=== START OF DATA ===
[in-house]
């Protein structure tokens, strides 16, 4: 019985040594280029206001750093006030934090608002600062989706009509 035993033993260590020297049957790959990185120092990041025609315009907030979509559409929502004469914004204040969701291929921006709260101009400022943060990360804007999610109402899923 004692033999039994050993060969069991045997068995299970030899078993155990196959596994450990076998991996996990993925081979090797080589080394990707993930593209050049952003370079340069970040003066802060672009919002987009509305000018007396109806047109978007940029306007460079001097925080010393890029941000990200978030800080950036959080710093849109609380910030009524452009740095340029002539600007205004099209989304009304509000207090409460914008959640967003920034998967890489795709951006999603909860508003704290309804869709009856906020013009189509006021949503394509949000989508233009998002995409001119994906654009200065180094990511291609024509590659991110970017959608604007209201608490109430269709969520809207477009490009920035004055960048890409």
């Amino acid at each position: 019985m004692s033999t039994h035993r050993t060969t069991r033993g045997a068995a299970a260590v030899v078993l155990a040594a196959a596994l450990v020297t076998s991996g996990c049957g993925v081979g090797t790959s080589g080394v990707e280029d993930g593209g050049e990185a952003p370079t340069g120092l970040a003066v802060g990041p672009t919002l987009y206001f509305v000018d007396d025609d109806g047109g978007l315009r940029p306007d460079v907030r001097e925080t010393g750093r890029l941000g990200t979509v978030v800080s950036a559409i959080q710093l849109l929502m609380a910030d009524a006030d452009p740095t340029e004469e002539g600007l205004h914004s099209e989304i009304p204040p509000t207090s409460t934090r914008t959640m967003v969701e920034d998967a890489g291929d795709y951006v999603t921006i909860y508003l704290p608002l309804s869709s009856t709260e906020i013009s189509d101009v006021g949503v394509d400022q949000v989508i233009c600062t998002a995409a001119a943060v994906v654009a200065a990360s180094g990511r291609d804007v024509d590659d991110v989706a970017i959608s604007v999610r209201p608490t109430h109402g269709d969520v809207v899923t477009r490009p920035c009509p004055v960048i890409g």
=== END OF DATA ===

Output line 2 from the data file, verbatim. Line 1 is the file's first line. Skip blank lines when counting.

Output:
């Protein structure tokens, strides 16, 4: 019985040594280029206001750093006030934090608002600062989706009509 035993033993260590020297049957790959990185120092990041025609315009907030979509559409929502004469914004204040969701291929921006709260101009400022943060990360804007999610109402899923 004692033999039994050993060969069991045997068995299970030899078993155990196959596994450990076998991996996990993925081979090797080589080394990707993930593209050049952003370079340069970040003066802060672009919002987009509305000018007396109806047109978007940029306007460079001097925080010393890029941000990200978030800080950036959080710093849109609380910030009524452009740095340029002539600007205004099209989304009304509000207090409460914008959640967003920034998967890489795709951006999603909860508003704290309804869709009856906020013009189509006021949503394509949000989508233009998002995409001119994906654009200065180094990511291609024509590659991110970017959608604007209201608490109430269709969520809207477009490009920035004055960048890409």